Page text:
Wednesday, April 22, 2015

Kashmir Problem is the Gift of an Indecisive leader ; Pandit Jawaharlal Nehru

Kashmir is India's northernmost state, but it is divided into 3 parts and India only controls about 45% of the area as the rest of the area is under occupation of China and Pakistan. Historically Kashmir was part of the Mughul Empire and later after the collapse of the Mughul rule  was conquered by the Sikhs. It became a province of the Sikh empire. After the annexation of the Punjab  by the East India Company, the state of Jammu and Kashmir was given to Raja Gulab Singh, the Prime minister of Ranjit Singh, for his role in betraying Sikh interests   during the Anglo-Sikh wars( 1845-49). Gulab Singh became the Hindu ruler of a predominantly Muslim populated state.
This state of affairs continued till 1947 and the Kashmir maharajah was glad to serve British interests. After the lapse of British paramountcy in 1947, the departing British government gave an option to all the princely states to either accede to India or the newly created state of Pakistan. Option to be an independent state was not given.
The maharajah of Kashmir however had grandiose dreams of complete independence and asked for more time to exercise his option. He entered into a 'Standstill" agreement with both India and Pakistan. This agreement envisaged the status qua being maintained till the Maharajah decided.
Tell tale headline

Pakistan however disregarded the "standstill" agreement and invaded Kashmir.  The poorly equipped forces of the maharajah were defeated and his troops in  Gilgit were all captured and executed by the invaders who were tribals from the NW Frontier aided by regular units of the Pakistan army. The raiders advanced deep towards Kashmir''s capital Srinagar and reached the airfield.  The Maharajah panicked and decided to accede to India. VP Menon flew in from Delhi with the Instrument of accession and the Maharajah signed on the dotted line.
The Indian army moved in and began to throw the invaders out and in 6 months of fighting the army was poised to liberate entire Kashmir. This was the time when Nehru committed two great blunders that have weakened india's case over kashmir.
a) He agreed for a cease-fire when the Indian army was advancing. Before that India under him took the case to the United Nations and internationalized the issue. The Indian army was dead set against a cease fire as the Pakistan army was on the run.
b) He promised to hold a 'plebiscite' to honor the wishes of the people of Kashmir and the UN security Council passed 3 resolutions on this subject. One fails to understand what prompted Nehru to make such promises, which were and remain detrimental to Indian interests.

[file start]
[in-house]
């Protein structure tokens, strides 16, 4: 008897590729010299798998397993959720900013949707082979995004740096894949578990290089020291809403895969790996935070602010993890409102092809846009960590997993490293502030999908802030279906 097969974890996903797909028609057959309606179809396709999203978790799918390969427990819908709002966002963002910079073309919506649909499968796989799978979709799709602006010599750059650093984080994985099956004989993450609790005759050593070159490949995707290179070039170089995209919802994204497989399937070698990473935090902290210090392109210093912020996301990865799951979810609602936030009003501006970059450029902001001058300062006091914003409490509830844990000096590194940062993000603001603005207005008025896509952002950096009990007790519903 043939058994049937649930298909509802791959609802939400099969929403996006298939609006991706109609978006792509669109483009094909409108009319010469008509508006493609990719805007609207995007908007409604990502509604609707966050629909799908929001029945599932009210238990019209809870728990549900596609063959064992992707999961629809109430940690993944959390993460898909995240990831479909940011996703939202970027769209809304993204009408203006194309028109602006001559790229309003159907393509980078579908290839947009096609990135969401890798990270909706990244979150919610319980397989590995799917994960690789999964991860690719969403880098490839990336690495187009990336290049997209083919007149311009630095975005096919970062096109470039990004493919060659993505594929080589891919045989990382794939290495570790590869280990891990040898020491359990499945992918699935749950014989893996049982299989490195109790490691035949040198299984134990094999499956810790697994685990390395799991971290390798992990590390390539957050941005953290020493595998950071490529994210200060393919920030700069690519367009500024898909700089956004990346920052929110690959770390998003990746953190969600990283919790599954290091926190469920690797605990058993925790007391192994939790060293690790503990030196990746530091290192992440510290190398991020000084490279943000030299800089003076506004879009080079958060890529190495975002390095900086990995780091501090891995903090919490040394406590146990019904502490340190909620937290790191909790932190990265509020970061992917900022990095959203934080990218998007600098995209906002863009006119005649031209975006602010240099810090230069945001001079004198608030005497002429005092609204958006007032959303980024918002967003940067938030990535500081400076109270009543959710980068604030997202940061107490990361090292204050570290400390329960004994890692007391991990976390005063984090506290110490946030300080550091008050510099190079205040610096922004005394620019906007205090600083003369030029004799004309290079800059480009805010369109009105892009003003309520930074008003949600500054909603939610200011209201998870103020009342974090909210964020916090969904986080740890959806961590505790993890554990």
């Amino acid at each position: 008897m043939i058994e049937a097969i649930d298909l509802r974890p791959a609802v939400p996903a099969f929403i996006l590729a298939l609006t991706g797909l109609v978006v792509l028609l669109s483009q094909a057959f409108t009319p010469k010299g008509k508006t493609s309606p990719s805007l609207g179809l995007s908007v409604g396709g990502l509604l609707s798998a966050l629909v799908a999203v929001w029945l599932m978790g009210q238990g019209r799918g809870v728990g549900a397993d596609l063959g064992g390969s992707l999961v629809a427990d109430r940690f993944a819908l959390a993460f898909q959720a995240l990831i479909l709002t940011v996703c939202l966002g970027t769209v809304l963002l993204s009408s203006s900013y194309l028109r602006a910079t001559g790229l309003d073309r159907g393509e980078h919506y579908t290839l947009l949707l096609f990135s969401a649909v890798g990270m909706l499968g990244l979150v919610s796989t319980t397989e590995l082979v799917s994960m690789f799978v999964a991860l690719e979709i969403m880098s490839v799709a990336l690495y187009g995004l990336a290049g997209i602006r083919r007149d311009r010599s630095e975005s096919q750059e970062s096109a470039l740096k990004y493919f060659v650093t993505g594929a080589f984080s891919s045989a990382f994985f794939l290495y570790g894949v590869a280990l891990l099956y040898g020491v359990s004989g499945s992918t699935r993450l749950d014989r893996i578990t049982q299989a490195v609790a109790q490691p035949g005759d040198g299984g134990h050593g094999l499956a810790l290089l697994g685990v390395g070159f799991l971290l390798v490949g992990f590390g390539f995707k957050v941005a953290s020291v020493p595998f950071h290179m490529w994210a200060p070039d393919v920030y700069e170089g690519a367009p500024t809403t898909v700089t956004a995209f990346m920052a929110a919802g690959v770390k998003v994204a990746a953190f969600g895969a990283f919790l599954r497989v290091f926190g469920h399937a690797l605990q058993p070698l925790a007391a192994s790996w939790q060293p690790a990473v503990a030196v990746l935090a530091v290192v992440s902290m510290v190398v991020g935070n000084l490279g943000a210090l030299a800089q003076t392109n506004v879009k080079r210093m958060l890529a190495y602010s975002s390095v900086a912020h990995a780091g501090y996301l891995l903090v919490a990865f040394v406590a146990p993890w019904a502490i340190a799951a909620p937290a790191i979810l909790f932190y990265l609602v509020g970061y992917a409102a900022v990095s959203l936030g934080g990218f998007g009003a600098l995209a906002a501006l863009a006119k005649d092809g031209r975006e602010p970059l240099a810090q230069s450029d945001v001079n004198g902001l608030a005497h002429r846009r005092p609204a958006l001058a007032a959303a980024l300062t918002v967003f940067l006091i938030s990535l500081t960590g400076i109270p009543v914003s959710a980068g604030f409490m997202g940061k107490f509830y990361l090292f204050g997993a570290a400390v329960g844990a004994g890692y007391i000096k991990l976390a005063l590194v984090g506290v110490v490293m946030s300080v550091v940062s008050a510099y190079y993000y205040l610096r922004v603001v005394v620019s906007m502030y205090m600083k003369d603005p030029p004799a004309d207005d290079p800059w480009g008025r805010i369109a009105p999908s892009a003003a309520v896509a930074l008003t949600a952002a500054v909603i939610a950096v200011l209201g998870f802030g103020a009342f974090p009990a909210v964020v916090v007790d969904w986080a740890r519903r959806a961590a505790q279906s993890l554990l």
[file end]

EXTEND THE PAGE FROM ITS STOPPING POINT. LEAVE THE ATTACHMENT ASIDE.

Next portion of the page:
There was no need for any such thing and the fact is the one third of kashmir came under the occupation of Pakistan.He committed a greater blunder when he failed to set up any administration in Ladakh and Aksai Chin a remote area of Kashmir. Unknown to Indians the Chinese moved in and occupied 30,000 square miles and Nehru was just twiddling his thumbs. This was a colossal blunder and Nehru insured that a large area of India was forever lost to China. 
He realized his blunder in 1960, but it was too late. Worse he had neglected the Indian army and reduced the finest fighting machine in Asia to a paper tiger. Lack of equipment and strategic planning was directly his fault and the result was a traumatic defeat at the hands of China in the 1962 war. Nehru died soon after, heartbroken as he saw his policy and image as a world leader crumble.
History however is unforgiving and the problems Nehru created cannot be solved. There is no way India can ever get back Aksai Chin from China and Pakistan can never be placated as it demands the entire Kashmir.  It repeatedly points to the Security Council resolutions and Nehru's promise of a plebiscite  to the people of Kashmir. The fat is in the fire and Narendra Modi and the present government are fighting with one arm tied behind their back.The problem is accentuated and now one realizes that Nehru committed great blunders that are like an anchor around the Indian neck.